Major defense firms, including Northrop Grumman [NOC], Raytheon [RTN], BAE Systems and Leidos [LDOS], are pausing political contributions to lawmakers in the wake of the Jan. 6 attack on the U.S. Capitol.

The move will suspend donations, for the time being, for all members of Congress, not just the 147 lawmakers who voted against certifying the results of Joe Biden’s presidential victory.

The Jan. 6, 2021 attack on the U.S. Capitol

 “In response to the deeply disturbing violence at the U.S. Capitol on January 6th, our US political action committee has suspended all donations while we assess the path forward,” Tammy Thorp, a BAE Systems spokeswoman, told Defense Daily. 

On Monday, Marriott International [MAR], Blue Cross Blue Shield, and American Express [AXP] announced their Political Action Committees (PAC) would no longer donate to the 147 GOP congressional members—8 senators and 139 representatives—who did not certify the results.

That group includes Rep. Mike Rogers (R-Ala.), the new House Armed Services Committee ranking member and Rep. Tom Cole (R-Okla.), the House Appropriations Committee’s top Republican in the last Congress.

Rogers, alone, received $25,000 from Leidos’ PAC, $18,000 from Raytheon’s PAC and $17,500 from Northrop Grumman’s PAC in the latest election cycle, according to the Center for Responsive Politics’ OpenSecrets.org.

“In light of these events, Leidos’ Political Action Committee (PAC) has decided to temporarily pause all political donations. It’s time to unite as one nation, promoting decency, understanding and a commitment to the common good. These are core American values and ones that Leidos will continue to honor each and every day,” Leidos CEO Roger Krone said in a statement. 

Overall, Northrop Grumman and Raytheon were among the top 20 PAC donors to members who voted against certifying election results, contributing $687,500 and $570,500, respectively, in the 2020 election cycle. 

General Dynamics [GD] said it had no announcements at this time regarding its political donations, while L3Harris [LHX] and Lockheed Martin [LMT] said they had no comment on the matter.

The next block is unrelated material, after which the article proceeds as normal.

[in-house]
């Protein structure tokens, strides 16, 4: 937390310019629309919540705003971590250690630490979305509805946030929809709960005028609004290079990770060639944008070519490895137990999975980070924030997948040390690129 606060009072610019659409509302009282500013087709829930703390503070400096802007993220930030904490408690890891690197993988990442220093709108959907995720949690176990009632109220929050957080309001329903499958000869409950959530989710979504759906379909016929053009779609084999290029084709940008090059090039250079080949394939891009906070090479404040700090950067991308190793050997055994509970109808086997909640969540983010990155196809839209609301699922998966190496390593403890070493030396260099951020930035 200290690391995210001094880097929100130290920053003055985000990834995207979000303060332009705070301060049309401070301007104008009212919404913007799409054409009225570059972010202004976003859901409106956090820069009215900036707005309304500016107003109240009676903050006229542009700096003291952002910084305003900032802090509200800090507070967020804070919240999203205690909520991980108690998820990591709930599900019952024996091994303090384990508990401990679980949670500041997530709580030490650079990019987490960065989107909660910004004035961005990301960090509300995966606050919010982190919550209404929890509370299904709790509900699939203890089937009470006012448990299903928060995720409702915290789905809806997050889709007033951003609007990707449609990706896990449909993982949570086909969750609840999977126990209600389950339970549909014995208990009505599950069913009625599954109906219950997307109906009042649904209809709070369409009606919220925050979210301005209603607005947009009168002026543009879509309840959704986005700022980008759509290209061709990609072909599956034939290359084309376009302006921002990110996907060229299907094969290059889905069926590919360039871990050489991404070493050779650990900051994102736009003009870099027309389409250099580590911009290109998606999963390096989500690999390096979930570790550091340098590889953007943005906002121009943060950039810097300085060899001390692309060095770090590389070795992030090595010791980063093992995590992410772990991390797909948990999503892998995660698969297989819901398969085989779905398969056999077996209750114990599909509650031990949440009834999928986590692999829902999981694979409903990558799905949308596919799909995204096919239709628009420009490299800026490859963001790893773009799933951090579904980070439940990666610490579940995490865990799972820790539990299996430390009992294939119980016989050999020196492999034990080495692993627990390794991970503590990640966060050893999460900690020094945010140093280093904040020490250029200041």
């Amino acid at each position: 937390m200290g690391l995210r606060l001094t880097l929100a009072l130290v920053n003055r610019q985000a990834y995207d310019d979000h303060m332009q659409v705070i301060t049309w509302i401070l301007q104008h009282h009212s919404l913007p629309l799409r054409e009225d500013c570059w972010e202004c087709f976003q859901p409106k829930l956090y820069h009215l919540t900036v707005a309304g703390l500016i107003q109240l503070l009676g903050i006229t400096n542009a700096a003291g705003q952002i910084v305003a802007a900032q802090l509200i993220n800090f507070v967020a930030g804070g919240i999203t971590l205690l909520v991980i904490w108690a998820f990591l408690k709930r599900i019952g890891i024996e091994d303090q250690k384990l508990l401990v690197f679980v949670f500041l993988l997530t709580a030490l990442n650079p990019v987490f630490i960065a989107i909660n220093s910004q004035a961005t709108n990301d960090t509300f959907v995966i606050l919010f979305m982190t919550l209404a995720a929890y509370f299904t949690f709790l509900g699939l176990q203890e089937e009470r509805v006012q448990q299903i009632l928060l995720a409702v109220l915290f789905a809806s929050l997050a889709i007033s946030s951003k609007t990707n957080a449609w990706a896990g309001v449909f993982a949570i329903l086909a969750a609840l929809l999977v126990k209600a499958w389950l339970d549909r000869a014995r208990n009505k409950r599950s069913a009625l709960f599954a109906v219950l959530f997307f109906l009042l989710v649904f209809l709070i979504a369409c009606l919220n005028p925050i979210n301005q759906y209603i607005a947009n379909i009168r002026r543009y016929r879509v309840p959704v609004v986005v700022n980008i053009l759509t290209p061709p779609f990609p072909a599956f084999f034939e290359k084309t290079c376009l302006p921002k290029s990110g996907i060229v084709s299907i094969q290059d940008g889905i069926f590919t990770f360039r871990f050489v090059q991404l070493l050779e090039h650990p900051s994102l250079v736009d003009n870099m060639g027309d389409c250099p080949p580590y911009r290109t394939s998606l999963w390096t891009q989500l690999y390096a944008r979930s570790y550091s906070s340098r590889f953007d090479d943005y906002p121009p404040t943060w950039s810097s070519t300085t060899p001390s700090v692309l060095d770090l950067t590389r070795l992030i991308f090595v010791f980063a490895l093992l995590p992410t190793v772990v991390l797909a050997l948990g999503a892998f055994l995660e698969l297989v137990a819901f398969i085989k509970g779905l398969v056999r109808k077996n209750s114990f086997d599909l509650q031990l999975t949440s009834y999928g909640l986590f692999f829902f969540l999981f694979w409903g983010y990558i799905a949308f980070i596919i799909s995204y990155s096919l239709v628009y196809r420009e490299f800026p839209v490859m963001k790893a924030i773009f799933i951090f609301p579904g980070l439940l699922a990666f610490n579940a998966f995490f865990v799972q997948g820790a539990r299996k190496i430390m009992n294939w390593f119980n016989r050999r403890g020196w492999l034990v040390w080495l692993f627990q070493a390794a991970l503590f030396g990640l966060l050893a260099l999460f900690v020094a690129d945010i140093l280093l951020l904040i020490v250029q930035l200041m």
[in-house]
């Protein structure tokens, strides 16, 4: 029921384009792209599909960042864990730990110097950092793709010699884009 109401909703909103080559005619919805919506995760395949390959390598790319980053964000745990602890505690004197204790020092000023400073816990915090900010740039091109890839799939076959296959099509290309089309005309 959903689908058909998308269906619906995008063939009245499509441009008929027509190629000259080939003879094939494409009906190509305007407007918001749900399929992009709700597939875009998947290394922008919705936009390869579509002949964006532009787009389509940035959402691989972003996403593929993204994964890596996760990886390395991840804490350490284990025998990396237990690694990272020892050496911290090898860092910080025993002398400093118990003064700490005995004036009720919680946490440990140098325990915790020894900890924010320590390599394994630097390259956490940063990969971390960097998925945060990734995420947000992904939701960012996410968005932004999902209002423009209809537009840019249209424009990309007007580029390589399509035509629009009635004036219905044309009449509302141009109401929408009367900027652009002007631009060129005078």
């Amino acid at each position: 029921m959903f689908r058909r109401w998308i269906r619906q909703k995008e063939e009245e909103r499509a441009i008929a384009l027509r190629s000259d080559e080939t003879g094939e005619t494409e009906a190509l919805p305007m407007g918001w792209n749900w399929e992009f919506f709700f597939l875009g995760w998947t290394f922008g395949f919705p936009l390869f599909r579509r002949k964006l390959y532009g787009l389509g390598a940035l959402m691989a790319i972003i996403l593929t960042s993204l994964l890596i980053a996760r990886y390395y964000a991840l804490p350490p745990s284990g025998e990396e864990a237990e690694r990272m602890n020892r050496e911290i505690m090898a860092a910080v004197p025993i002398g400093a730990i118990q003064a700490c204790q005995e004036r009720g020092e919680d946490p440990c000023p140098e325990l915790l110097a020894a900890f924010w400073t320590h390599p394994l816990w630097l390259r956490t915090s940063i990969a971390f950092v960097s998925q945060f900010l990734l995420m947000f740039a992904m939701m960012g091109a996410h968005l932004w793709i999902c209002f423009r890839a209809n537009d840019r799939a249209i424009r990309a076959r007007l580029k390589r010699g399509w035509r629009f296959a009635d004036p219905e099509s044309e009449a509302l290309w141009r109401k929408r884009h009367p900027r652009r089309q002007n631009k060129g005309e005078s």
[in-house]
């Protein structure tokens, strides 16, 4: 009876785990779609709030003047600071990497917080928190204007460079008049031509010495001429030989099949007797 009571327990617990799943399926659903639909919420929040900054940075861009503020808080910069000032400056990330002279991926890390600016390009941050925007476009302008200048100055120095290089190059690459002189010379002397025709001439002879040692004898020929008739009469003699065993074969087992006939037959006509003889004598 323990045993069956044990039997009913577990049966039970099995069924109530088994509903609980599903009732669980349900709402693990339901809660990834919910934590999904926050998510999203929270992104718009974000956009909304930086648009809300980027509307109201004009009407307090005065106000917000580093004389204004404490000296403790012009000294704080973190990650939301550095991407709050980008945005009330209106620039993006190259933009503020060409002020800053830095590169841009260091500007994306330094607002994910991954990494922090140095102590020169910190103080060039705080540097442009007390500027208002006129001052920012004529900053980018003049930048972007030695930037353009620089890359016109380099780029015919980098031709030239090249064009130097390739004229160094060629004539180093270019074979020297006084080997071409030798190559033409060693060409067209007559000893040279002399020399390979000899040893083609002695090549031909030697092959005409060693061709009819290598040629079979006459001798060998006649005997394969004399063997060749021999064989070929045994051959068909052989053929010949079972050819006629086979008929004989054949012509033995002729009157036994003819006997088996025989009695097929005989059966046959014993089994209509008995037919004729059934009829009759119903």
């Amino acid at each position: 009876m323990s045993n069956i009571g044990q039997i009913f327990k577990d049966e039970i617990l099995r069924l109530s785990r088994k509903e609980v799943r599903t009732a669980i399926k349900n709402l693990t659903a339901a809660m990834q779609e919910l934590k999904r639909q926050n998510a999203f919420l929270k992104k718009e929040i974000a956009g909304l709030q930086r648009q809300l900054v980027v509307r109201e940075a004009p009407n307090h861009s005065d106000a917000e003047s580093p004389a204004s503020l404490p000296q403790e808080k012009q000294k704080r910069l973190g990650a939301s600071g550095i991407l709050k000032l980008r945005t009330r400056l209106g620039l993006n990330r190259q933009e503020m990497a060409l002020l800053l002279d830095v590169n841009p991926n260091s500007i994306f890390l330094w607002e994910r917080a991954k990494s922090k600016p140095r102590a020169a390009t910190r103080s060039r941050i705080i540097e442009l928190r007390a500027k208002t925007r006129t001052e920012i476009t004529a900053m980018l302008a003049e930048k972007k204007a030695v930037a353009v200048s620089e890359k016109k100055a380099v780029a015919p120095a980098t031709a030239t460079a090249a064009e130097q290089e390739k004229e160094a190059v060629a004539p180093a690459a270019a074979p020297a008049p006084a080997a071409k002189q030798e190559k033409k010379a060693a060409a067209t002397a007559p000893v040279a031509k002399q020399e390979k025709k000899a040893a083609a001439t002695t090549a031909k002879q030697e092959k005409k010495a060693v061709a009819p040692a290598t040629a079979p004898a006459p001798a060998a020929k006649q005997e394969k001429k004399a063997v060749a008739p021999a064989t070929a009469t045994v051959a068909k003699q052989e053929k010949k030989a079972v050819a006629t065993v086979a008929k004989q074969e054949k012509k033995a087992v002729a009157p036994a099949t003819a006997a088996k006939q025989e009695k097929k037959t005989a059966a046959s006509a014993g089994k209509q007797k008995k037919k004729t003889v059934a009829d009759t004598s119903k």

SAIC [SAIC] spokeswoman Lauren Presti told Defense Daily they are currently in their annual review and approval process for PAC activity “and will carefully weigh the events of Jan. 6 as part of that review.”

Huntington Ingalls Industries [HII] spokeswoman Beci Benton said the company is reviewing its PAC’s operating budget and donation policy for the upcoming cycle, adding “we encourage our employees to participate individually in the political process, as well as participate in the HII employee political action committee, if eligible.”

Several companies, including Textron [TXT], Boeing [BA] and Oshkosh Defense [OSK], did not respond to Defense Daily’s request for comment as of Tuesday evening.

John Feehery, a partner with EFB Advocacy and a former top GOP House aide, told Defense Daily he believes the defense companies that have declined to restrict donations just to the 147 GOP congressional members who voted not to certify the 2020 presidential election results “are trying not to make any rash decisions.”

“I also think that they don’t necessarily want to burn any bridges long term. I think that the other thing that they’re probably doing is trying to figure out how do we adequately communicate to our employees about why we have a PAC and explain to their executives why they have a PAC, what the purpose of the PAC is,” Feehery said. 

Additional House Armed Services Committee members that were among the group of 147 lawmakers includes Rep. Rob Wittman (R-Va.), ranking member on the Seapower Subcommittee, Rep. Vicky Hartzler (R-Mo.), the Tactical Air and Land Forces Subcommittee ranking member, and Rep. Mo Brooks (R-Ala.), who addressed the crowd on Jan. 6 before the riot on the Capitol.

Five of the six GOP members of the House Appropriations Defense Subcommittee in the last Congress also voted to reject the Electoral College Results, to include the panel’s ranking member Ken Calvert (R-Calif.), Hal Rogers (R-Ky.), Tom Cole (R-Okla.), John Carter (R-Texas), Robert Aderholt (R-Ala.), Mario Diaz-Balart (R-Fla.).

Also among the 147 GOP non-certifying members are one member of the Senate Armed Services Committee, Sen. Josh Hawley (R-Mo.), who is said to be eyeing a 2024 presidential run, and two members of the Senate Appropriations Committee—Sens. John Kennedy (R-La.) and Cindy Hyde Smith (R-Miss.).